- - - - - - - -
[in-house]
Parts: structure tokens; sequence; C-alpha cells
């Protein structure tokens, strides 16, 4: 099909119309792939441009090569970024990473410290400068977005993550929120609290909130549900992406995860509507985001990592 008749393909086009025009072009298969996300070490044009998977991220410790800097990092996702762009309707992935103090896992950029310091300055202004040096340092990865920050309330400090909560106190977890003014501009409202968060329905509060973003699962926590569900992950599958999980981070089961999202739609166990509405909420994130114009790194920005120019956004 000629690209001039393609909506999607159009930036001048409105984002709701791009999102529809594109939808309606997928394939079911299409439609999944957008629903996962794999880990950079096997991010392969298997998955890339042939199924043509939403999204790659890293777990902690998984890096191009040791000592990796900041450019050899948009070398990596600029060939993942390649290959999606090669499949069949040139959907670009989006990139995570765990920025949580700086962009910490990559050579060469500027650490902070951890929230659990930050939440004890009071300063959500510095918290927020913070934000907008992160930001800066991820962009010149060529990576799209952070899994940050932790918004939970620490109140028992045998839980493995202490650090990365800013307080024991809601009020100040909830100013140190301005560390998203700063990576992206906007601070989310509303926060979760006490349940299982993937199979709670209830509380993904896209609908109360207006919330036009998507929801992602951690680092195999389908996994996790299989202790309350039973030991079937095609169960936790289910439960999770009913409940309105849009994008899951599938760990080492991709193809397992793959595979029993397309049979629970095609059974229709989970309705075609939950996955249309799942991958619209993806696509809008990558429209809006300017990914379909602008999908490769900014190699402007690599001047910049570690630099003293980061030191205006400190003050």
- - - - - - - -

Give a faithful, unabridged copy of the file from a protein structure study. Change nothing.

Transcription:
[in-house]
Parts: structure tokens; sequence; C-alpha cells
């Protein structure tokens, strides 16, 4: 099909119309792939441009090569970024990473410290400068977005993550929120609290909130549900992406995860509507985001990592 008749393909086009025009072009298969996300070490044009998977991220410790800097990092996702762009309707992935103090896992950029310091300055202004040096340092990865920050309330400090909560106190977890003014501009409202968060329905509060973003699962926590569900992950599958999980981070089961999202739609166990509405909420994130114009790194920005120019956004 000629690209001039393609909506999607159009930036001048409105984002709701791009999102529809594109939808309606997928394939079911299409439609999944957008629903996962794999880990950079096997991010392969298997998955890339042939199924043509939403999204790659890293777990902690998984890096191009040791000592990796900041450019050899948009070398990596600029060939993942390649290959999606090669499949069949040139959907670009989006990139995570765990920025949580700086962009910490990559050579060469500027650490902070951890929230659990930050939440004890009071300063959500510095918290927020913070934000907008992160930001800066991820962009010149060529990576799209952070899994940050932790918004939970620490109140028992045998839980493995202490650090990365800013307080024991809601009020100040909830100013140190301005560390998203700063990576992206906007601070989310509303926060979760006490349940299982993937199979709670209830509380993904896209609908109360207006919330036009998507929801992602951690680092195999389908996994996790299989202790309350039973030991079937095609169960936790289910439960999770009913409940309105849009994008899951599938760990080492991709193809397992793959595979029993397309049979629970095609059974229709989970309705075609939950996955249309799942991958619209993806696509809008990558429209809006300017990914379909602008999908490769900014190699402007690599001047910049570690630099003293980061030191205006400190003050």